I got to see the modernist abstract expressionist sculpture garden in Holland and the Van Gogh Museum in Amsterdam. I got to see stuff that was just in history books." It was there Blanco began learning there isn't just one way to make a painting, or one way to make a sculpture.
Still, he was an athlete. He was on the wrestling team and the football team. His brother had accepted a scholarship to play football back in the states at Abilene Christian. But, for Blanco it was always baseball.
He was the team captain and three-time Most Valuable Player. The season was too short though, and he augmented it with Holland's 11-tier amateur league.
A teenager, Blanco was competing with men. "(They were) 30-year-old guys who had been playing baseball at an amateur level for years," says Blanco. "They had quirks, you know. Our pitcher used to have the craziest wind-up and the weirdest delivery, but the guy could throw great pitches."
Again following his brother's footsteps, Blanco dreamed of playing college baseball. He sent highlight tapes from his games to coaches in Texas and Oklahoma. He went to baseball camps during the summers. The summer of 1998, after he graduated from high school, he spent three weeks in Italy working on a marble sculpture. Then, he left Italy for Oklahoma and the Chandler Baseball Camp.
Once camp ended, Blanco traveled to San Antonio and UTSA where he came face to face with then-head baseball coach Mickey Lashley for the first time. He had sent Lashley a tape of his games, and the two had corresponded during the past year through letters. Lashley offered Blanco a partial scholarship and with the UTSA art program in the back of his mind, Blanco accepted.
Having grown up in Holland, Blanco had never encountered anyone quite like Lashley. Tall and lanky, with a big, red moustache and a southern drawl, Lashley was unique, something Blanco says made for a lot of entertainment for the players. He remembers a time during batting practice when Lashley threw him a fastball and answered the solid drive that followed with a sinker that Blanco admits made him look silly.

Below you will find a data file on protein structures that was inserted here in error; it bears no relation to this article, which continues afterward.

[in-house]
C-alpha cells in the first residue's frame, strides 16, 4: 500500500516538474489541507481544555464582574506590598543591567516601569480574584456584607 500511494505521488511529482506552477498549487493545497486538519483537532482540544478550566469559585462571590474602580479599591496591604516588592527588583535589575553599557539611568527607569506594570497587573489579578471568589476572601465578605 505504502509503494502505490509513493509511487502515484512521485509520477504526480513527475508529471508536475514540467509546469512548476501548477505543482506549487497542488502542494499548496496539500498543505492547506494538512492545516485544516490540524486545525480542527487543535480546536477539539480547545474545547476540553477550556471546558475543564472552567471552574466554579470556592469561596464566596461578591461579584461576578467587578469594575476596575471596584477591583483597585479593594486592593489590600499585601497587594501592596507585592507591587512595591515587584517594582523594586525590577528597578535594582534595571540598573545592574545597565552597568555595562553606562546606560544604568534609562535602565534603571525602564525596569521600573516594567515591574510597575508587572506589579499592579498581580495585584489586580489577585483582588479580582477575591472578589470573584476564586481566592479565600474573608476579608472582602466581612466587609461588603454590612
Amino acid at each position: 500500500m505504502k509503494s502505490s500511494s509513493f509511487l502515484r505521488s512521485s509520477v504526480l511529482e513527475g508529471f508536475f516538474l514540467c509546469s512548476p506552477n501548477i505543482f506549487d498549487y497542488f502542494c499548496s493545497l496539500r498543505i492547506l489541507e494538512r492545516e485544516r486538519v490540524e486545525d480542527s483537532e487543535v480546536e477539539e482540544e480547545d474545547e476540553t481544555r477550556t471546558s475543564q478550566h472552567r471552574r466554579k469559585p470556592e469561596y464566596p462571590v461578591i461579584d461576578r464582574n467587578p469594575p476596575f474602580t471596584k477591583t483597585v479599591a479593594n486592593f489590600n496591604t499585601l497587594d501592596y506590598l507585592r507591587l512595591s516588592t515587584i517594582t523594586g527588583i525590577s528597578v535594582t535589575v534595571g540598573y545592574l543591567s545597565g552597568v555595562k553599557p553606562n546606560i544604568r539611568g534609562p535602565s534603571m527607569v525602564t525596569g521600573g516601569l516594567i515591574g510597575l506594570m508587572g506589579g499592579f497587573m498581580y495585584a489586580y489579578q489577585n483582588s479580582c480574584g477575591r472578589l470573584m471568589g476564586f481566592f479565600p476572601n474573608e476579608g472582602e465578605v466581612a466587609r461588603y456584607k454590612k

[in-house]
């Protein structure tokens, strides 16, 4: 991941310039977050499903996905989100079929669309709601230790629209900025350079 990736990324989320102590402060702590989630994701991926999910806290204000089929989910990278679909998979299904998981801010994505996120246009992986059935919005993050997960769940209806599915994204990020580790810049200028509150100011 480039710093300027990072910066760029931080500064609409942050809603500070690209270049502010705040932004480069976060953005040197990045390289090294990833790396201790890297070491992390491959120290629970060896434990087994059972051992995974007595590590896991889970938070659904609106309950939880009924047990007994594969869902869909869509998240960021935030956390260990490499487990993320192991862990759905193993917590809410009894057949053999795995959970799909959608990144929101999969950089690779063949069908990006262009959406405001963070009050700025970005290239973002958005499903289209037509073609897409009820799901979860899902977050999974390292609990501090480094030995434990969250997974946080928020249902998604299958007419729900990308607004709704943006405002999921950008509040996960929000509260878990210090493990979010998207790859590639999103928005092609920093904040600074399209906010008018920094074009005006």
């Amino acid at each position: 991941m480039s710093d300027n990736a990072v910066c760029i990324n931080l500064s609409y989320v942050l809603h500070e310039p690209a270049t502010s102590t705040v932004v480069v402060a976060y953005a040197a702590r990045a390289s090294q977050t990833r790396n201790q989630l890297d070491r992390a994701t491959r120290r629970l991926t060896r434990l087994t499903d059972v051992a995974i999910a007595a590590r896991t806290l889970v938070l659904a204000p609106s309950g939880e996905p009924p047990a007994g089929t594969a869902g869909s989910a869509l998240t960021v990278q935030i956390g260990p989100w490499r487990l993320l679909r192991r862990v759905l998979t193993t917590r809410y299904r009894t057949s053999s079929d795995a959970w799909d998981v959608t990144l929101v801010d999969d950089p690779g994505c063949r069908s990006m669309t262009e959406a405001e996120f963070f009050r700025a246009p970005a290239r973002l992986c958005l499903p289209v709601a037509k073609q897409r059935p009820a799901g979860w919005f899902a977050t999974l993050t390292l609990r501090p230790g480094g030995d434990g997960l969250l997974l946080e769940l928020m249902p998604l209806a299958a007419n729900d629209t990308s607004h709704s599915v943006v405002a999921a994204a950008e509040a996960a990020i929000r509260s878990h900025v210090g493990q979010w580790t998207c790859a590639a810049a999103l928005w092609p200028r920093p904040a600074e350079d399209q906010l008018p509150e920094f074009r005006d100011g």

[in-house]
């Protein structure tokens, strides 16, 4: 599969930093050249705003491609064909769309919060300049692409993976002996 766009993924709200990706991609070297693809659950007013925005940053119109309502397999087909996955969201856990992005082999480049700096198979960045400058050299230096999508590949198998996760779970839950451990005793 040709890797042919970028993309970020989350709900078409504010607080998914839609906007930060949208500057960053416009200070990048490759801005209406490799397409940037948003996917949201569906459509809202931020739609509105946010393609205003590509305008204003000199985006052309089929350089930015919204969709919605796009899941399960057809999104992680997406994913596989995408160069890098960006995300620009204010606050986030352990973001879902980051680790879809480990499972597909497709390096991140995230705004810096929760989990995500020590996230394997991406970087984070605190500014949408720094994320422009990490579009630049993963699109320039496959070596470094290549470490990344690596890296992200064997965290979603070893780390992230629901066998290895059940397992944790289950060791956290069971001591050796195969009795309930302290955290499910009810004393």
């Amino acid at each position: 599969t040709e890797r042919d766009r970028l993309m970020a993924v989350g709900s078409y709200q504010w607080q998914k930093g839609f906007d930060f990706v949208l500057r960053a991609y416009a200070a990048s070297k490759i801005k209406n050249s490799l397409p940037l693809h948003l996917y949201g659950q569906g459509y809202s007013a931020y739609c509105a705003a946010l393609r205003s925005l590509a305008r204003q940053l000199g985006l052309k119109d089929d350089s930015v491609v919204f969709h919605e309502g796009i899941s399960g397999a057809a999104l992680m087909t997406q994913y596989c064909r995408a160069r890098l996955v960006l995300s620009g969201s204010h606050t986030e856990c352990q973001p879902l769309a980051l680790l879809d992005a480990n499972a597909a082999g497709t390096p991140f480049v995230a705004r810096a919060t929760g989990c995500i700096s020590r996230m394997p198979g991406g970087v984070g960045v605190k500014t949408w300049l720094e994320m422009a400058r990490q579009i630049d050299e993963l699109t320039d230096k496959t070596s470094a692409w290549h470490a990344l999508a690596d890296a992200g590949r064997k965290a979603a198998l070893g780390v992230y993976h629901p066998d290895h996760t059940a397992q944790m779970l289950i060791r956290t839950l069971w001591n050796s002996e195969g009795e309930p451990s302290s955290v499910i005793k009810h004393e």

"(Coach Mick) said something like, 'They don't have that pitch in Denmark. Do they Logan?' I've never even been to Denmark. I've never lived there. Logan the Danish kid -- I'm from Denmark now?"
A broken thumb kept Blanco off the field his entire second season, and by his third season he was beginning to realize art and baseball could not co-exist. He decided to put art on the backburner and go for baseball, switching his major to Spanish. Blanco thought he could teach Spanish one day and through that route teach art as well. He could still be involved in art.
"Well, the plan -- it didn't work," says Blanco. "Traveling as much as we did that season, going to Lafayette, to Baylor, to Nebraska, all those places, it really took a lot out of school. I don't know what I was thinking. I was just making it too hard for myself."
That difficult spring semester turned into a blessing in disguise, forcing Blanco to make a choice. He went back to art, and everything began to fall into place. He became president of the Student Art Guild, got work into student shows, got recognition for his work and caught the approving eye of another former athlete turned artist -- UTSA President Ricardo Romo.
Romo first saw Blanco's self-portrait in a gallery at Blue Star Contemporary Art Center and asked Arturo Almeida, the university's art consultant, to go see it as well.
"It was incredible -- what he did," Almeida says. "His palette was real strong. He was very in control of his art work. Usually, when you're going to school, especially art school, and they're throwing you all these things, and you have to find your style -- you can tell how he found his own style. You have to find that rare quality in an artist." Romo purchased the painting for the university's art collection.
Blanco has fond memories from his baseball days and still talks to former teammates. Corbett, Blanco's former coach, even has one of Blanco's paintings hanging in his home. But, there are no regrets, no dreams of fresh cut grass and dirt -- only thoughts of the next painting because these days, there is only one love.